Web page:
Ernst Ludvig Norlind Biography

Ernst Ludvig Norlind




Ernst Ludvig Norlind, artist, writer, and violinist, was born in Apil 25, 1877, in the Vellinge Parish in Skane County, Sweden. He was the son of pastor Lars Christenson and Johanna Norlind, as well as brother of music researcher Tobias Norlind and author Arnold Norlind. He began his education as a philosophy candidate in Lund in 1898, but transferred to studying art when he attended schools in Dachau and Paris. 

In 1904 he moved in with his companion Hanna Larsdotter at her home in Borgeby Castle in Skane, at which she held various cultural salons. There, they hosted luminaries such as Axel Tormeman, Rainier Maria Rilke, Edvard Persson, Anders Osterling, Tora Vega Holmstrom, and others. They married in 1907 and had a son in 1909. Norlind continued to work, furthering his studies in Paris where he was introduced to Auguste Rodin. He was primarily an oil painter, frequently - and to great acclaim - using the landscape of Skane for his subject matter. He also worked in charcoal as well as graphic techniques such as etching and blockprints. His graphic work often focused on bird motifs, particularly storks.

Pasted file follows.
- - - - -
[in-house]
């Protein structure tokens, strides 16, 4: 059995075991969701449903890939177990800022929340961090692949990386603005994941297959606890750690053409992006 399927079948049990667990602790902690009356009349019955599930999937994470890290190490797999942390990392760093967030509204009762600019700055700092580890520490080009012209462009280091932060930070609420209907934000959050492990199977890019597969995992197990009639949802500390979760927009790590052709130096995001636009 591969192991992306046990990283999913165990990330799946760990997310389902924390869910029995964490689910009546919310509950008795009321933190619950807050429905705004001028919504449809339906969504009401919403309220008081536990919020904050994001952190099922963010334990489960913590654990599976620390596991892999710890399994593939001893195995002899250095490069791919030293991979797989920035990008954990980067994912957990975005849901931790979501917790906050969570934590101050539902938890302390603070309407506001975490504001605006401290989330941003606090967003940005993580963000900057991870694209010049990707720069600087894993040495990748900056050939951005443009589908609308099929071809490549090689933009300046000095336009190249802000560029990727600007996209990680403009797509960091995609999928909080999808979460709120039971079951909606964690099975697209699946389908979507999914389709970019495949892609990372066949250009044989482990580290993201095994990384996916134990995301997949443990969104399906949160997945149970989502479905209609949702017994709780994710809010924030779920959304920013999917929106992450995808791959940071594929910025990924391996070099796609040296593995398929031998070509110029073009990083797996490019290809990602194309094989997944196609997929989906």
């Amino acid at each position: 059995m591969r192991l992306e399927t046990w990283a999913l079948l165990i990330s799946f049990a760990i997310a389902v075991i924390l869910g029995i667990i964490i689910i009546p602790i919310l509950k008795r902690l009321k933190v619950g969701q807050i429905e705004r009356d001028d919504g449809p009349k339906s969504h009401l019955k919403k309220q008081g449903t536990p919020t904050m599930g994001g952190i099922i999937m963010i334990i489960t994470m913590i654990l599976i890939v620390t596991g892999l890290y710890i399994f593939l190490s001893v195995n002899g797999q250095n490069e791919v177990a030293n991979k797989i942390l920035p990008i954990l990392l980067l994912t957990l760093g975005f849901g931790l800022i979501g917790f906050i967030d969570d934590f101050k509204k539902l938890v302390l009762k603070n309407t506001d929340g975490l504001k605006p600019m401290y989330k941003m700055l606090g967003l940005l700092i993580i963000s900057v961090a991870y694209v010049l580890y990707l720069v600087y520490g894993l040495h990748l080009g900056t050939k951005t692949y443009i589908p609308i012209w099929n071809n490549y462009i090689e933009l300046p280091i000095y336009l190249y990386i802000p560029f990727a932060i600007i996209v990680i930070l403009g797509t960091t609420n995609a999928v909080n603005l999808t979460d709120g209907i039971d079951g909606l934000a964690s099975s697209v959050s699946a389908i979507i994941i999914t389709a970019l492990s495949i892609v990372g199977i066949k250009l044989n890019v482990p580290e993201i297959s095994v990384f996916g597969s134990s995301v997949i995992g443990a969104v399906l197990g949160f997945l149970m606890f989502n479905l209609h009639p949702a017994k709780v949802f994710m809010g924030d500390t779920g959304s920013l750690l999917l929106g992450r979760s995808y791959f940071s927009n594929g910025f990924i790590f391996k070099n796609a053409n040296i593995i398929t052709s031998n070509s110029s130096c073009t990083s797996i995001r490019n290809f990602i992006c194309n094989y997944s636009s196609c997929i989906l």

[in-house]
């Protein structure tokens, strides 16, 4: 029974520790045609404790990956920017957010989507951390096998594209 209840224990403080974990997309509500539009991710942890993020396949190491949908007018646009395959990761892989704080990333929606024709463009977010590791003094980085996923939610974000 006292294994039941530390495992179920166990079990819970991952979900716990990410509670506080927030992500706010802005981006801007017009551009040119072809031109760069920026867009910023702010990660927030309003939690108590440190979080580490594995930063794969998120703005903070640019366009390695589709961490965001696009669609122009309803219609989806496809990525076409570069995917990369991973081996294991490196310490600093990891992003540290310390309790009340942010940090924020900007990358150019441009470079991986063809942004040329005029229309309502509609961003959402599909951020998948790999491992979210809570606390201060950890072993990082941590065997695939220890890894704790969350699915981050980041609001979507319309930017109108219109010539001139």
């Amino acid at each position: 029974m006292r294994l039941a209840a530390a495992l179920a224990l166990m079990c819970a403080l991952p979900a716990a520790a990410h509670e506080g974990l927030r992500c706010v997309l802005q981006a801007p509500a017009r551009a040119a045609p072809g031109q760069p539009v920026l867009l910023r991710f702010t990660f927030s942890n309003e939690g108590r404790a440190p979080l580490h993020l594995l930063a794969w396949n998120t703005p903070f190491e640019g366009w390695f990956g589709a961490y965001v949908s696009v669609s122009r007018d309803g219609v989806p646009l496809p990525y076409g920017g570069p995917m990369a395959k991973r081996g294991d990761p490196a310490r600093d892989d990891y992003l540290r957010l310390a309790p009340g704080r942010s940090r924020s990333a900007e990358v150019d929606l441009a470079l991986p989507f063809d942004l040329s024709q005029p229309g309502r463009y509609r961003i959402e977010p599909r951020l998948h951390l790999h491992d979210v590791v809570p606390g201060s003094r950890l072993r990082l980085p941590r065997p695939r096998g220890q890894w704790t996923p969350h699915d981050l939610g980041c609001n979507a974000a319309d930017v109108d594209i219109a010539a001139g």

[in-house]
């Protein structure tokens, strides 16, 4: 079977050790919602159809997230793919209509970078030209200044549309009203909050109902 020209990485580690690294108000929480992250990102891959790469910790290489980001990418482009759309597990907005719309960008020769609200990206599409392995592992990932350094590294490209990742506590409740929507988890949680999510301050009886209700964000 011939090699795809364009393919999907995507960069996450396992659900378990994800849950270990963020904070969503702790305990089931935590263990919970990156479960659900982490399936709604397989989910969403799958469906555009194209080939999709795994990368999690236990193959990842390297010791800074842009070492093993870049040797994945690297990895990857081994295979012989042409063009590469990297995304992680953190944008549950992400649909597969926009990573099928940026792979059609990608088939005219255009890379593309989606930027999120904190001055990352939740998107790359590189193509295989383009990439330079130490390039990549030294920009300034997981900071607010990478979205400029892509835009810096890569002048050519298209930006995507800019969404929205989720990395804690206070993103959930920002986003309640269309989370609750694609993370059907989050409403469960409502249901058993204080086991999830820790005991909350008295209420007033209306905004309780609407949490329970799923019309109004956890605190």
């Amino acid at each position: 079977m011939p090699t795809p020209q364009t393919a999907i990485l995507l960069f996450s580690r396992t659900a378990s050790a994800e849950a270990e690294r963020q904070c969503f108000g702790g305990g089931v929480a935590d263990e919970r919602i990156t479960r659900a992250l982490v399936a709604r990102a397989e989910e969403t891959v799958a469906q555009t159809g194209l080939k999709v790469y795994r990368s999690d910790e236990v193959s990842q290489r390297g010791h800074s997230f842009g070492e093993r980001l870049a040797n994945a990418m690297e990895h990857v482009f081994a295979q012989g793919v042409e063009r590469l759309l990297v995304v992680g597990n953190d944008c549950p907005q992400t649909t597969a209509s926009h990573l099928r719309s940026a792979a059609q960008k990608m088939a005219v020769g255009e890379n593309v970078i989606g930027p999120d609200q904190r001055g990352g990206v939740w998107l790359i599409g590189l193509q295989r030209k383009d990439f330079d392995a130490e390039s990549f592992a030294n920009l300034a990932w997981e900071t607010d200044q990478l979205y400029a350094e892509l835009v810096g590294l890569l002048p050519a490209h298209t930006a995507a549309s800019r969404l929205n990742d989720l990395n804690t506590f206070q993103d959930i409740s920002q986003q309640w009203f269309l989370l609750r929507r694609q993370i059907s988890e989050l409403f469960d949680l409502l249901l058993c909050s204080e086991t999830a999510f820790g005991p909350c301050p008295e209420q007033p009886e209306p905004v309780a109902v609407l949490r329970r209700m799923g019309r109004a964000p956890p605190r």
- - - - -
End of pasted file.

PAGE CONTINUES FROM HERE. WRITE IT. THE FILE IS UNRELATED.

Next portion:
Among his illustration work, Norlind designed the cover for Anders Osterling’s first poetry collection and was perhaps best known for his poster advertising the Baltic Exhibition in Malmo in 1914. Norlind also played violin and was a radio personality, telling stories on air in the 1940s. He was a friend of folk musician Olof Andersson. He debuted his writing with Dikter (1907) and subsequently followed a comprehensive fictional literature production and playwriting. 

His paintings were often dark and featured a a limited palette until about 1925, becoming livelier and brighter as he introduced more colors to his oeuvre. During this period, Norlind also became interested in adding figures to his landscape motif, as well as still life painting. 

Ernst Ludvig Norlind died in Borgeby, Sweden on December 16, 1952.